Thirty-nine patients from a single clinical center enrolled in the study. Two subjects did not participate due to an inability to comprehend and answer the questions, resulting in a total of 37 study participants. There were no patients less than 18 years of age or pregnant females. Of these patients, 15 were female (40.5%). The average age of the cohort was 62.4 years (range 29–83 years). Thirty-one of the patients (83.8%) identified as “Caucasian,” 5 (13.5%) identified as “African American or black,” and 1 (2.7%) identified as “other.” Underlying illnesses in the cohort include hypertension (24/37, 64.9%), diabetes (5/37, 13.5%), and prior cardiac illness (5/37, 13.5%).
Furthermore, the Cronbach's Alpha scores for measuring the employed questionnaire's reliability showed scores of 0.723 for the Betadine alone question set, and 0.704 for the Betadine with Avenova question set. These numbers indicate high reliability of the questionnaire administered in this study. Finally, a Wilcoxon signed-rank test was performed to compare and analyze the five measures of patient comfort between both antiseptic preparations [Table 3].
2.5 Duration of patient comfort
For the question assessing the duration of patient comfort, a small number of participants (5/37, 13.5%) responded that they experienced discomfort/ irritation for seconds after the procedure when Betadine® 5% was used alone. In contrast, the addition of HOCL 0.01% caused a large shift, where the majority (20/37, 54.1%) responded that they experienced discomfort/irritation for only seconds after the procedure. The shift from Betadine® alone to Betadine® followed by HOCL 0.01% resulted in a statistically significant reduction in duration of postinjection discomfort (P = 0.001).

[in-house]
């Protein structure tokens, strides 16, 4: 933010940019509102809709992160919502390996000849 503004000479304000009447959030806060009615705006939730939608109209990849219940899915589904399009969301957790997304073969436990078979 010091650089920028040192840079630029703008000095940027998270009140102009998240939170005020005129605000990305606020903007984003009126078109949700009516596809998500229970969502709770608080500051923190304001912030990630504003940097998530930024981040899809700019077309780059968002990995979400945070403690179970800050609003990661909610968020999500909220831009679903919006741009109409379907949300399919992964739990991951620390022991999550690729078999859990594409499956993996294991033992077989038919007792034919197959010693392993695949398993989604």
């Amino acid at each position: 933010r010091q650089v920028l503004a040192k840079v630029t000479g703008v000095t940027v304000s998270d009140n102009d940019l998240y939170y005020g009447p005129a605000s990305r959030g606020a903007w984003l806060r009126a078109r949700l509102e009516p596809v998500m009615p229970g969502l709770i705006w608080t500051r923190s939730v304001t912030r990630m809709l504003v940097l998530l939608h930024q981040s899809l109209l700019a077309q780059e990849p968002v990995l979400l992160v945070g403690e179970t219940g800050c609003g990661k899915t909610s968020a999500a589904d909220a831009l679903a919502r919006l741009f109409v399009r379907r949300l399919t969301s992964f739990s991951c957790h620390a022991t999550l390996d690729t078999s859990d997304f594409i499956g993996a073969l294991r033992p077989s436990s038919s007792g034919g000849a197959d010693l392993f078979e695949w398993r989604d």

2.6 Use of pain medication
For the question assessing patients' use of pain medication following IVIs, the majority (26/37, 70.3%) responded that they never used pain medication after the use of Betadine® 5% alone. However, with HOCL 0.01%, the majority (28/37, 75.5%) responded that they never used pain medication after the procedure. The change in use of pain medication was not statistically significant (P = 0.20).
2.7 Use of artificial tears
For the question assessing patients' use of artificial tears following IVIs, a large number of patients (18/37, 48.6%) responded that they require artificial tears following Betadine® 5% alone. With the addition of HOCL 0.01% spray washout, a majority of patients (27/37, 73%) responded that they did not require artificial tears. The decrease in usage of artificial tears was found to be statistically significant (P = 0.003).
2.8 Quality of life